Album Review: Fates Warning - Darkness In A Different Light
The bedrock of progressive metal as we know it is built upon two bands; Dream Theater and Fates Warning. With apologies to fans of Queensryche, it's the truth. No bands have been more instrumental in the development, propagation, and flourishing of progressive metal than those two standard-bearers. While Dream Theater has been earning accolades, and racking up bigger sales and a higher profile through the years, Fates Warning has faded into the background. After their landmark “A Pleasant Shade Of Grey”, Fates Warning has been the forgotten legend of progressive metal.
It doesn't help their cause that “Darkness In A Different Light” is their first album in nearly a decade, following the disappointing “X”. Many might have written the band off as done, with Ray Alder more busy with Redemption, and Jim Matheos spending his creativity on OSI and the Arch/Matheos album from a couple years back. It wouldn't have been an unreasonable position to take, but “Darkness In A Different Light” makes fools of all those who doubted Fates Warning would ever be great again.
“Darkness In A Different Light” is no nostalgia trip. Unlike a lot of comeback albums that are about reclaiming the past, this album is about defining the future. Taking cues from the under-appreciated “Disconnected”, “Darkness In A Different Light”is as heavy an album as Fates Warning has ever produced, but without sacrificing melody or atmosphere. In fact, this may very well be both the heaviest and most melodic album of their career, a feat that's hard to believe.
The first single from the album, “Firefly”, is a perfect example of this dichotomy. Anchored by a grinding, heavy riff, the song comes out of the gates sounding like a typical modern metal song, until the chorus comes along and Ray Alder opens up with a massive melodic chorus. Prog bands are notorious for being slapdash with their melodies, but that's not the case here. I can't say if it's ten years of built up ideas, or if Ray's time in Redemption has rubbed off on him, but he sings some of the best melodies on any Fates Warning album. “Firefly”, “Into The Black”, and the opening “One Thousand Fires” all boast huge choruses that give the music heart, further emphasized by Ray's one of a kind voice. He no longer reaches for high notes anymore, but his tone has only improved with age, giving every song the kind of gravity not many singers possess.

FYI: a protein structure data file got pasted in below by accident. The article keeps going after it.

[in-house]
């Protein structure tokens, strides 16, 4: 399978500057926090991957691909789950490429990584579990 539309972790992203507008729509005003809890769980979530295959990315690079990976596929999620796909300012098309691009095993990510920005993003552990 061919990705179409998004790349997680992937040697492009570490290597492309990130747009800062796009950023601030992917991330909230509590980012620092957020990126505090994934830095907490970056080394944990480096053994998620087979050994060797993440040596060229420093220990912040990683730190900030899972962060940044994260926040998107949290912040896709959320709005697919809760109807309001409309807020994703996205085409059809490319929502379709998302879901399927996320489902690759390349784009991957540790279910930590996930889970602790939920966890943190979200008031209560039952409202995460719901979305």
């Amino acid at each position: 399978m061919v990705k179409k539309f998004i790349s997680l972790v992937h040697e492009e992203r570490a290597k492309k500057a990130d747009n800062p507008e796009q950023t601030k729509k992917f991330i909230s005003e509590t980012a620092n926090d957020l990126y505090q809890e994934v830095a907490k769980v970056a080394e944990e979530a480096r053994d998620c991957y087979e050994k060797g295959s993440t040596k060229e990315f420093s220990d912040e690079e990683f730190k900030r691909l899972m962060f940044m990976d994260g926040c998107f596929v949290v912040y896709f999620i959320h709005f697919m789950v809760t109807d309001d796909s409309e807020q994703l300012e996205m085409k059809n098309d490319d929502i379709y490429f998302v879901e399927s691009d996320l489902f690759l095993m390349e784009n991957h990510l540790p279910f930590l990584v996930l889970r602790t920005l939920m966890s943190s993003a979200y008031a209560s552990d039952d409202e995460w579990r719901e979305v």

On the other end of the spectrum, Jim Matheos and company have upped the ante, filling the album with riffs that are shockingly heavy. This approach was started on the Arch/Matheos album, but taken up a notch here. Doled out in bite-sized chunks, these songs bob and weave like all Fates Warning music, but pack more of a punch when they go for the kill. It's unexpected, but a welcome reinvention of the band's signature sound, one that I can see providing a bright future.
Of course, being a progressive metal album, there's the requisite epic, the fourteen minute long “And Yet It Moves”. Unlike some of the band's previous extended pieces, this one never drags, never stays too long on one idea. The song flows from one mood to another, the movement making the song alive. Matheos empties his toolbox during these fourteen minutes, and what could have felt like a stitched together piece is held together by Ray Alder. At the beginning and at the end, he strikes just the right melodic chord to balance the progressive excess the musicians are engaged in. It's hard to find the right balance, but they do.
“Darkness In A Different Light” lives in the shadow of Fates Warning's past, but it shouldn't. It deserves to stand on it's own, and without a doubt is my favorite Fates Warning album yet.